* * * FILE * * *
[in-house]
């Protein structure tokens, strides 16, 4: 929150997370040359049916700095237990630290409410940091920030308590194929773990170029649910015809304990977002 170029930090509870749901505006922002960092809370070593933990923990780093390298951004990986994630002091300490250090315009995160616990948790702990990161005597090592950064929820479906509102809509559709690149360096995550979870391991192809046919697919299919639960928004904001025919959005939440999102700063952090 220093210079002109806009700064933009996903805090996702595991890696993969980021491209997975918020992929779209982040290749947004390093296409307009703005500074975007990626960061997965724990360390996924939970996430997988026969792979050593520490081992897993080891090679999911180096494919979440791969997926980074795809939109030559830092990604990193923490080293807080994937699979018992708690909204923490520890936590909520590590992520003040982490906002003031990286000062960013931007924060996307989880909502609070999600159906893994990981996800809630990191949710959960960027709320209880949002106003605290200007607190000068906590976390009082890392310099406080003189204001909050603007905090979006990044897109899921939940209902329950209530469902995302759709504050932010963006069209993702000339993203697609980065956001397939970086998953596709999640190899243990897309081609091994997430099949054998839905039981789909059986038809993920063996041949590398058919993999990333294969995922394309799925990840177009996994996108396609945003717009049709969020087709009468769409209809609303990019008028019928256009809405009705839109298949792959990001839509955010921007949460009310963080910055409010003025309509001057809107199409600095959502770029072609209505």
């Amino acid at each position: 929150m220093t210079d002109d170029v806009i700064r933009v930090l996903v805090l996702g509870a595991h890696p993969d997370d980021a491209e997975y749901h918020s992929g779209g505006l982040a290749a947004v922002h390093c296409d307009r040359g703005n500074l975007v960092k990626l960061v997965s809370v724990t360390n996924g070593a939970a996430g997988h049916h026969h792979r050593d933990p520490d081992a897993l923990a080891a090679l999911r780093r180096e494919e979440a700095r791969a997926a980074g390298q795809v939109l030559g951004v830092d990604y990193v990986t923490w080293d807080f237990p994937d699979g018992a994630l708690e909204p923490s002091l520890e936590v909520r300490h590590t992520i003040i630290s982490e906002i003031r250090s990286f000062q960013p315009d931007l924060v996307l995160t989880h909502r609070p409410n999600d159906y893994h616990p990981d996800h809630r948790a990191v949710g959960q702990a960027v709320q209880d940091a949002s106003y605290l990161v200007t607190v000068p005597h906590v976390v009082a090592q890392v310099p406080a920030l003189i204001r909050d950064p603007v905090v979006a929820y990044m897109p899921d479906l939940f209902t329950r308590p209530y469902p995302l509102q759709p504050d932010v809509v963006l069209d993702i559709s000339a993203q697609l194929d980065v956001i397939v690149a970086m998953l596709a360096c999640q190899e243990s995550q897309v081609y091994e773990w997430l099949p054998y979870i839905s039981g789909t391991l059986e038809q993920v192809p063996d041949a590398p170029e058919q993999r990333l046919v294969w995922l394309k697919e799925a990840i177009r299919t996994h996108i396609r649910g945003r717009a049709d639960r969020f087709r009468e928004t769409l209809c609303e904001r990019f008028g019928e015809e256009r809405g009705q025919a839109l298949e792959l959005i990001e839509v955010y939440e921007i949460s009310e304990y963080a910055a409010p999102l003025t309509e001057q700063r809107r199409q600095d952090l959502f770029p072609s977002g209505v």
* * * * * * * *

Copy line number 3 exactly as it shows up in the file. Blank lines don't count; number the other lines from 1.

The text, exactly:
């Amino acid at each position: 929150m220093t210079d002109d170029v806009i700064r933009v930090l996903v805090l996702g509870a595991h890696p993969d997370d980021a491209e997975y749901h918020s992929g779209g505006l982040a290749a947004v922002h390093c296409d307009r040359g703005n500074l975007v960092k990626l960061v997965s809370v724990t360390n996924g070593a939970a996430g997988h049916h026969h792979r050593d933990p520490d081992a897993l923990a080891a090679l999911r780093r180096e494919e979440a700095r791969a997926a980074g390298q795809v939109l030559g951004v830092d990604y990193v990986t923490w080293d807080f237990p994937d699979g018992a994630l708690e909204p923490s002091l520890e936590v909520r300490h590590t992520i003040i630290s982490e906002i003031r250090s990286f000062q960013p315009d931007l924060v996307l995160t989880h909502r609070p409410n999600d159906y893994h616990p990981d996800h809630r948790a990191v949710g959960q702990a960027v709320q209880d940091a949002s106003y605290l990161v200007t607190v000068p005597h906590v976390v009082a090592q890392v310099p406080a920030l003189i204001r909050d950064p603007v905090v979006a929820y990044m897109p899921d479906l939940f209902t329950r308590p209530y469902p995302l509102q759709p504050d932010v809509v963006l069209d993702i559709s000339a993203q697609l194929d980065v956001i397939v690149a970086m998953l596709a360096c999640q190899e243990s995550q897309v081609y091994e773990w997430l099949p054998y979870i839905s039981g789909t391991l059986e038809q993920v192809p063996d041949a590398p170029e058919q993999r990333l046919v294969w995922l394309k697919e799925a990840i177009r299919t996994h996108i396609r649910g945003r717009a049709d639960r969020f087709r009468e928004t769409l209809c609303e904001r990019f008028g019928e015809e256009r809405g009705q025919a839109l298949e792959l959005i990001e839509v955010y939440e921007i949460s009310e304990y963080a910055a409010p999102l003025t309509e001057q700063r809107r199409q600095d952090l959502f770029p072609s977002g209505v």